Celebrating South Africa’s freedom day is celebrating Africa’s achievement.

By Phumla Williams*

GCIS Director General and SA Cabinet Spokesperson, Ms Phumla Williams

When the African leaders formed the Organisation of African Union (OAU) in 1963 (now called the African Union), their vision was solid in driving an agenda of removing the shackles of bondage in our continent. They sought to promote unity and solidarity amongst African states. In the years to follow, we have seen country after country gaining their respective independence from the colonisers.

South Africa was one of the last countries to gain its freedom from the apartheid regime on 27 April 1994. Coincidentally, as we celebrate the Freedom Month, five other African countries also gained their respective independence in April. In the southern region, South Africa celebrates with Tanzania that gained its independence from Britain on 26 April 1964; Zimbabwe celebrated its Independence Day, also from Britain, on 18 April 1980.

April will therefore reverberate in the history of the nation and some of these African countries. South Africa celebrates its freedom and constitutional democracy ushered in by the first non-racial, democratic elections held on 27 April 1994. It marked the dawn of a new era where the rights and dignity of all is paramount.

Through the ballot, millions of South Africans proudly proclaimed their freedom and brought an end to over 400 years of colonialism, segregation, racial and economic subjugation, and oppressive white minority rule.

Most people in South Africa endured the nightmare of the apartheid system. It was the system that undermined the fundamental human rights and sought to dehumanise the majority of South Africans. People were forced to live in racially divided communities, which served to enforce a culture of oppression that was characterised by the unequal distribution of resources.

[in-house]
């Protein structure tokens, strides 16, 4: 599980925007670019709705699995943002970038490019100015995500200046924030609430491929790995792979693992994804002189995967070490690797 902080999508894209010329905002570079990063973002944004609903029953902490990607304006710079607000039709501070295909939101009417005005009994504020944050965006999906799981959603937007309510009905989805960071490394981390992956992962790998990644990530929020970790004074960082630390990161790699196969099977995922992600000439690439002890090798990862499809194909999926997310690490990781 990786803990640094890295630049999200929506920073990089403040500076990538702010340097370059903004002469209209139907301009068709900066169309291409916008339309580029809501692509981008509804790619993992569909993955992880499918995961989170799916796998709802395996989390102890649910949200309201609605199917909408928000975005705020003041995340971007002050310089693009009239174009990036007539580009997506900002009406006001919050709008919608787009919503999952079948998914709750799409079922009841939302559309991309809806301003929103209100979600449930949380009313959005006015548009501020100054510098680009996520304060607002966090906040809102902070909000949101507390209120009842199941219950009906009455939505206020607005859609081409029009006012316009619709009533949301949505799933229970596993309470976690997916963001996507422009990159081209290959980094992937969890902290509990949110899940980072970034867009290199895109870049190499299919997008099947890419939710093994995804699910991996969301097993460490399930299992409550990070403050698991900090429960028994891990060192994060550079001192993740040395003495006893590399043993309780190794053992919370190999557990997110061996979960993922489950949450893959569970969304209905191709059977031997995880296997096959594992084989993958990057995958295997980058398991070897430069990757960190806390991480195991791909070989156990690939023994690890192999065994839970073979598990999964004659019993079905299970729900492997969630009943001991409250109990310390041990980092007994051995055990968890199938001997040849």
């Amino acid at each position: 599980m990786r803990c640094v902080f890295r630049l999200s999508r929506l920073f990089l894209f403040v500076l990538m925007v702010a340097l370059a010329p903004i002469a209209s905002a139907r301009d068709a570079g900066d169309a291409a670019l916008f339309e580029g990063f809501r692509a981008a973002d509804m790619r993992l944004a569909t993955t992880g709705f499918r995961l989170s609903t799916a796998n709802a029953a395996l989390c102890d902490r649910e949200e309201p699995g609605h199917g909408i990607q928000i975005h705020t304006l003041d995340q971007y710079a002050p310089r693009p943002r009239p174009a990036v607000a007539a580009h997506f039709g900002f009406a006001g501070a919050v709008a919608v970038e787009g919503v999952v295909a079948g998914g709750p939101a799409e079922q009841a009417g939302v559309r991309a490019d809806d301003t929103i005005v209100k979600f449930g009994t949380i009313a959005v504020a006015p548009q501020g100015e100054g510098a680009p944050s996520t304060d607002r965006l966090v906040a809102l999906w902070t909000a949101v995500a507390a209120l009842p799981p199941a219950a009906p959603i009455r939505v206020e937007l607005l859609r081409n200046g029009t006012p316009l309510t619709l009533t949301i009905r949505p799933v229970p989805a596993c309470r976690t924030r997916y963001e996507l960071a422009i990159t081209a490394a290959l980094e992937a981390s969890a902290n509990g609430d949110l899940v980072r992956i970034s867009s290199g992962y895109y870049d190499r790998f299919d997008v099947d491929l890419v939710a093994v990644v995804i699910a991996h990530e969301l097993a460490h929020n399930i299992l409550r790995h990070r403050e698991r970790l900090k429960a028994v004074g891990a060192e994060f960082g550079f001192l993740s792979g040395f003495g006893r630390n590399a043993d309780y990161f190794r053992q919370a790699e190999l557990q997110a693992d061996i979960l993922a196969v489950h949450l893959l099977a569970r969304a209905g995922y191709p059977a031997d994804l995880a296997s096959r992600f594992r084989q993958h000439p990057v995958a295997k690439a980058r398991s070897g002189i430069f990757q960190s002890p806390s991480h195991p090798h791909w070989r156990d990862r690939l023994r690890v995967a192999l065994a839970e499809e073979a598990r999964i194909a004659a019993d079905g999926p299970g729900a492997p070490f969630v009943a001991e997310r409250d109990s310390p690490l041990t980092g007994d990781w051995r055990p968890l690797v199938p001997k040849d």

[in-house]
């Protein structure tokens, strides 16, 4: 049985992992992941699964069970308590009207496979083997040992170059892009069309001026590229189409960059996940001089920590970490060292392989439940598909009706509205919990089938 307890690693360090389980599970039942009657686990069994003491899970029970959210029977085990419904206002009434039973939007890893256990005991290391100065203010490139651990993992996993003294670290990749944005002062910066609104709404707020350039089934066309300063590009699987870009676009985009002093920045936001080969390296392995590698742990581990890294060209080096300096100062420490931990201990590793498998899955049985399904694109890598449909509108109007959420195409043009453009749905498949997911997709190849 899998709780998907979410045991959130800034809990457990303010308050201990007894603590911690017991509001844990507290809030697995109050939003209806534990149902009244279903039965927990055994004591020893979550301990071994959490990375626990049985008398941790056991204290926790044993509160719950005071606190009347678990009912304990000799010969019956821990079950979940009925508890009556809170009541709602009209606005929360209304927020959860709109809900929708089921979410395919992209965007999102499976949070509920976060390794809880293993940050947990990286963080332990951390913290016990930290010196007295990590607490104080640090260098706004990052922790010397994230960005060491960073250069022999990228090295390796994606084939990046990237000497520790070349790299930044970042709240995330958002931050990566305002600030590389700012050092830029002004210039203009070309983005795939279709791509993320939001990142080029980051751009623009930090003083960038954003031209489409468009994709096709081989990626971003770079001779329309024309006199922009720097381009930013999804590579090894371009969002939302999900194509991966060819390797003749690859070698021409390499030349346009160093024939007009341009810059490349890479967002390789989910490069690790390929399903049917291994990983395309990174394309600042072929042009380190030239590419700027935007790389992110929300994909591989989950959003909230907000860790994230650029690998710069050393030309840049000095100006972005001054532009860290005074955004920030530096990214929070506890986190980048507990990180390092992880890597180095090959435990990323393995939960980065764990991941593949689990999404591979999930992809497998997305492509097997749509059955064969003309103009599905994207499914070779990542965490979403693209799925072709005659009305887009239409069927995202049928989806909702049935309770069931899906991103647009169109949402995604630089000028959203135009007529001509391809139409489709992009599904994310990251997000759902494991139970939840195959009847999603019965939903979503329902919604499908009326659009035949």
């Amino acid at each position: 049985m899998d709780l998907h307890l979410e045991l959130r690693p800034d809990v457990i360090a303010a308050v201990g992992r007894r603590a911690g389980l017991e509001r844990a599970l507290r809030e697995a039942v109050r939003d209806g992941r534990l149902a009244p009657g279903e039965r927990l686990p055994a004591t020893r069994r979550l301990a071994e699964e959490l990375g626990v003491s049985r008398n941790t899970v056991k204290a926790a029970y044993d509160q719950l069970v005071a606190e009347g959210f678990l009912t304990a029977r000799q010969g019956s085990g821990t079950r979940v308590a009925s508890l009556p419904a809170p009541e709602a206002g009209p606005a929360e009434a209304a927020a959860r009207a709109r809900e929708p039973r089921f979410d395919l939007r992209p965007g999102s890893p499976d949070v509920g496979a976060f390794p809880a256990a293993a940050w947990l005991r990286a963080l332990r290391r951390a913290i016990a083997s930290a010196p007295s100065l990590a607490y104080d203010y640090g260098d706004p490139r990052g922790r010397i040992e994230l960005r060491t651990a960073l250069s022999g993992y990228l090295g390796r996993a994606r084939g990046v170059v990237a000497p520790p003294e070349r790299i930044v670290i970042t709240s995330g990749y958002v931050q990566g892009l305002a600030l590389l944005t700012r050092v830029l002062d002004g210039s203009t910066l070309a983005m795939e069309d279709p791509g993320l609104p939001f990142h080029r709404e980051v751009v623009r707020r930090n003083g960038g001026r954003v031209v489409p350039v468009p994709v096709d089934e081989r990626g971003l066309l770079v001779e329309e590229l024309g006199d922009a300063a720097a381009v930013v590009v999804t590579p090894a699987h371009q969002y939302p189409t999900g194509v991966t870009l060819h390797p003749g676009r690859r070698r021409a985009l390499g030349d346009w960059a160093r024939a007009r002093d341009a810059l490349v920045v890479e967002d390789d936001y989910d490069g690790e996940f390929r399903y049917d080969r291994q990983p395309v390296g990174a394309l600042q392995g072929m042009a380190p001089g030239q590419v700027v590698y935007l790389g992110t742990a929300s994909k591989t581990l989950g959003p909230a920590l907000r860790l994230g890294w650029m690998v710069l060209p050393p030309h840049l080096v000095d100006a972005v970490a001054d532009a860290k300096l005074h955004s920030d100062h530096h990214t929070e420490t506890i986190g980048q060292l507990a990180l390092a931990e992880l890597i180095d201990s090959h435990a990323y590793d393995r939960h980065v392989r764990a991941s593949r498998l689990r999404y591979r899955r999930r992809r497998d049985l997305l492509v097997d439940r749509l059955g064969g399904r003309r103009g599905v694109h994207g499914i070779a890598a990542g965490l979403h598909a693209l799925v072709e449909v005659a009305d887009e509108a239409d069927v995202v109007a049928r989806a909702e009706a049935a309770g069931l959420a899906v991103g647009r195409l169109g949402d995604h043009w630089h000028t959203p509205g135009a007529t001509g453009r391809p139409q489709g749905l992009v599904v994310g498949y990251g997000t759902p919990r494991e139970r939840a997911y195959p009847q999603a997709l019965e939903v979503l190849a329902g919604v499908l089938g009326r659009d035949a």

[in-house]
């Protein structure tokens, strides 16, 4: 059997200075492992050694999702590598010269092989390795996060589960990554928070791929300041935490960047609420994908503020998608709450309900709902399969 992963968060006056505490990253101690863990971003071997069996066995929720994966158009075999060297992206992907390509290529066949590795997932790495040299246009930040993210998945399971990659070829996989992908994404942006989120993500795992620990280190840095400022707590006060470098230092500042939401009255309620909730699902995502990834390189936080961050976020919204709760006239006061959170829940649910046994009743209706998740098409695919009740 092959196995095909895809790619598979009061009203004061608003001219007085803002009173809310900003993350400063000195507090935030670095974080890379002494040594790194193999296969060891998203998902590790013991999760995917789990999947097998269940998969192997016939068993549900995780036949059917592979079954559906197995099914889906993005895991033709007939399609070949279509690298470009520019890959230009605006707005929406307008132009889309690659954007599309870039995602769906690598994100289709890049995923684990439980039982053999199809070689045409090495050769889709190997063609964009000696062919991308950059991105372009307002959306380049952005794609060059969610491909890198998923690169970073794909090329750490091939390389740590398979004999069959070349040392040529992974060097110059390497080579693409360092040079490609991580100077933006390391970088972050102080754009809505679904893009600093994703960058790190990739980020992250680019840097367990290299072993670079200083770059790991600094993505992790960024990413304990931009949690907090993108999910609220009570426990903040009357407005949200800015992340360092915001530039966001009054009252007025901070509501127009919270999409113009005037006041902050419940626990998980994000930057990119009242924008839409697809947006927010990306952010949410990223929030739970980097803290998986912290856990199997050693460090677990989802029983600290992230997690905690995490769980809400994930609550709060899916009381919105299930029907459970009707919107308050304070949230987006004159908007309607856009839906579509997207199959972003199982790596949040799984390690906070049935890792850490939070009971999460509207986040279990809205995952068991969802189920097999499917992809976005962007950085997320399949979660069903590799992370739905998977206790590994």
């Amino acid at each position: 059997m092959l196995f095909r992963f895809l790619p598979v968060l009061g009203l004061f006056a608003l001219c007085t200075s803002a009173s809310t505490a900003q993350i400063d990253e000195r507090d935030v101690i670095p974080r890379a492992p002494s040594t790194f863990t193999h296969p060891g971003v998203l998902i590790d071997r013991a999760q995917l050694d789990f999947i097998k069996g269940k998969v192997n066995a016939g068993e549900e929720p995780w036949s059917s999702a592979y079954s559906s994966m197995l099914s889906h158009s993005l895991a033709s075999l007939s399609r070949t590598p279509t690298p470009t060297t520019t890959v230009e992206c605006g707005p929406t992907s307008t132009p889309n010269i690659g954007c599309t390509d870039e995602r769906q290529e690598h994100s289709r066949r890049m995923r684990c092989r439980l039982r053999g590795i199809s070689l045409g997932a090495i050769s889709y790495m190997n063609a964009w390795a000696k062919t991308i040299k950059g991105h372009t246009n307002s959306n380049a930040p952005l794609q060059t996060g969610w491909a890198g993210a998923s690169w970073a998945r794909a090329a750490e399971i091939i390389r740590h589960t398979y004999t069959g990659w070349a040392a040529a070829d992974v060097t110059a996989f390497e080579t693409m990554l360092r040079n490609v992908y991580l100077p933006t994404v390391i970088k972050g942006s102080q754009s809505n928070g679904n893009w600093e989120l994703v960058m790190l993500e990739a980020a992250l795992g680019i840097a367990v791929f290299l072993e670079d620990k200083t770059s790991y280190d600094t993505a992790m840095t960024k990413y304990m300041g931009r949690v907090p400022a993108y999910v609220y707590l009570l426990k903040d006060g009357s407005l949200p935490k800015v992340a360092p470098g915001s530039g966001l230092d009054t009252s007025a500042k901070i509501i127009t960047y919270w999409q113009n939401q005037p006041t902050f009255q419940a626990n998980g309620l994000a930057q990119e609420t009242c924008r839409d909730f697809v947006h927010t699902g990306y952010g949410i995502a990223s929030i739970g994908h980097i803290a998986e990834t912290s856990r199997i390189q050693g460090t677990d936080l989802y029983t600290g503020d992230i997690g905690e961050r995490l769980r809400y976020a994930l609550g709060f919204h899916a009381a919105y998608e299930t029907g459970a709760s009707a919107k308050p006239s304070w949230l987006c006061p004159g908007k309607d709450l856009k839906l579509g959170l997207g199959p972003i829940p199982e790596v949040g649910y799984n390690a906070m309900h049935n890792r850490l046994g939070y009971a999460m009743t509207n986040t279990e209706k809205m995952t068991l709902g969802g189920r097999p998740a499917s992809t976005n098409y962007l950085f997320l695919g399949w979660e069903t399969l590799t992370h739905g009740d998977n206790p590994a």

As we commemorate this historic occasion through the Freedom Month, we must remember that this freedom was not free. It was made possible by the sacrifices of thousands of patriots who confronted the tyranny of the apartheid government. Many people paid the ultimate price, and our leaders faced long prison sentences and constant police harassment for their defiance.

It was time of immense pain and suffering, and many activists were forced to go into exile in neighbouring countries or abroad. Building and strengthening this democracy can never be achieved in isolation. We must never forget or downplay the unyielding support and solidarity we received from our fellow African countries during those darkest hour, which contributed to the democracy we enjoy today.

The liberation movements at the time survived through the critical material support and solidarity provided by the frontline states. The then OAU had resolved to support the freedom fighters still in the trenches fighting their respective colonial powers.

However, as we gear up to celebrate the birth of our democracy and freedom, a dark cloud hangs over our nation. We recently witnessed despicable acts of hatred and violence towards our fellow African brothers and sisters. Such unlawful acts seek to undermine the rule of law and the basic human rights enshrined in the Constitution of the Republic of South Africa of 1996.  This should be condemned  by all of us and our law enforcement agencies should spare no one who conducts such barbaric acts.

As we celebrate let us remind ourselves that the history and economic prosperity of South Africa is also anchored by the thousands of men who migrated from the neighbouring countries to work in the mines. They lived and mutually coexisted with fellow South African men, working in those mines under the most oppressive and exploitative conditions. They formed part of the formation of one of the progressive trade union in 1982, the National Union of Mineworkers.